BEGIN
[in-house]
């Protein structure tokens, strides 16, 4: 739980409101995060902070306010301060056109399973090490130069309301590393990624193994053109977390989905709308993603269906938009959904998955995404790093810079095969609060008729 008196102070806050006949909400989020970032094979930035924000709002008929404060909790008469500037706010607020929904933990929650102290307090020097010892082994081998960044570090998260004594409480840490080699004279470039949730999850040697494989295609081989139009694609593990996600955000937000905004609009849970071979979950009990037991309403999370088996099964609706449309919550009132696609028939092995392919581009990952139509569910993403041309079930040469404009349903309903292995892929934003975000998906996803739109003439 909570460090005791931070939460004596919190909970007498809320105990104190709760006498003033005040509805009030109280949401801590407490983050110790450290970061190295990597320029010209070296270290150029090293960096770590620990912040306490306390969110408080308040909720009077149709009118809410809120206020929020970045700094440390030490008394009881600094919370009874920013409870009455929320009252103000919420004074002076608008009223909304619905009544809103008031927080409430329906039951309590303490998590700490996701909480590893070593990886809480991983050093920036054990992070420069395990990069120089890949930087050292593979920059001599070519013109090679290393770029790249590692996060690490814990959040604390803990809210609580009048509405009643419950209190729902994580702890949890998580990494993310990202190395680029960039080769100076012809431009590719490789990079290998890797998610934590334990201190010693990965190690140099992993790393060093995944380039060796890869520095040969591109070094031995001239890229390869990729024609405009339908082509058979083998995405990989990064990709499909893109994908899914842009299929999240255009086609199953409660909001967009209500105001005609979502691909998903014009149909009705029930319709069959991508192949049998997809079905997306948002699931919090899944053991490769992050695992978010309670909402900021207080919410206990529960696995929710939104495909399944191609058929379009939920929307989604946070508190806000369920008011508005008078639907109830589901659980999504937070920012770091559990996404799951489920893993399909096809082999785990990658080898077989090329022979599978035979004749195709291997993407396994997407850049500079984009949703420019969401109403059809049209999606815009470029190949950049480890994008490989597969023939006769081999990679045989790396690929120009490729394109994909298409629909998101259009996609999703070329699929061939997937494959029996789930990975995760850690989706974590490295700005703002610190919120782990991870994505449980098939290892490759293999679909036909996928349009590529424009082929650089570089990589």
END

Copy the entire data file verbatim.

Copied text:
[in-house]
């Protein structure tokens, strides 16, 4: 739980409101995060902070306010301060056109399973090490130069309301590393990624193994053109977390989905709308993603269906938009959904998955995404790093810079095969609060008729 008196102070806050006949909400989020970032094979930035924000709002008929404060909790008469500037706010607020929904933990929650102290307090020097010892082994081998960044570090998260004594409480840490080699004279470039949730999850040697494989295609081989139009694609593990996600955000937000905004609009849970071979979950009990037991309403999370088996099964609706449309919550009132696609028939092995392919581009990952139509569910993403041309079930040469404009349903309903292995892929934003975000998906996803739109003439 909570460090005791931070939460004596919190909970007498809320105990104190709760006498003033005040509805009030109280949401801590407490983050110790450290970061190295990597320029010209070296270290150029090293960096770590620990912040306490306390969110408080308040909720009077149709009118809410809120206020929020970045700094440390030490008394009881600094919370009874920013409870009455929320009252103000919420004074002076608008009223909304619905009544809103008031927080409430329906039951309590303490998590700490996701909480590893070593990886809480991983050093920036054990992070420069395990990069120089890949930087050292593979920059001599070519013109090679290393770029790249590692996060690490814990959040604390803990809210609580009048509405009643419950209190729902994580702890949890998580990494993310990202190395680029960039080769100076012809431009590719490789990079290998890797998610934590334990201190010693990965190690140099992993790393060093995944380039060796890869520095040969591109070094031995001239890229390869990729024609405009339908082509058979083998995405990989990064990709499909893109994908899914842009299929999240255009086609199953409660909001967009209500105001005609979502691909998903014009149909009705029930319709069959991508192949049998997809079905997306948002699931919090899944053991490769992050695992978010309670909402900021207080919410206990529960696995929710939104495909399944191609058929379009939920929307989604946070508190806000369920008011508005008078639907109830589901659980999504937070920012770091559990996404799951489920893993399909096809082999785990990658080898077989090329022979599978035979004749195709291997993407396994997407850049500079984009949703420019969401109403059809049209999606815009470029190949950049480890994008490989597969023939006769081999990679045989790396690929120009490729394109994909298409629909998101259009996609999703070329699929061939997937494959029996789930990975995760850690989706974590490295700005703002610190919120782990991870994505449980098939290892490759293999679909036909996928349009590529424009082929650089570089990589």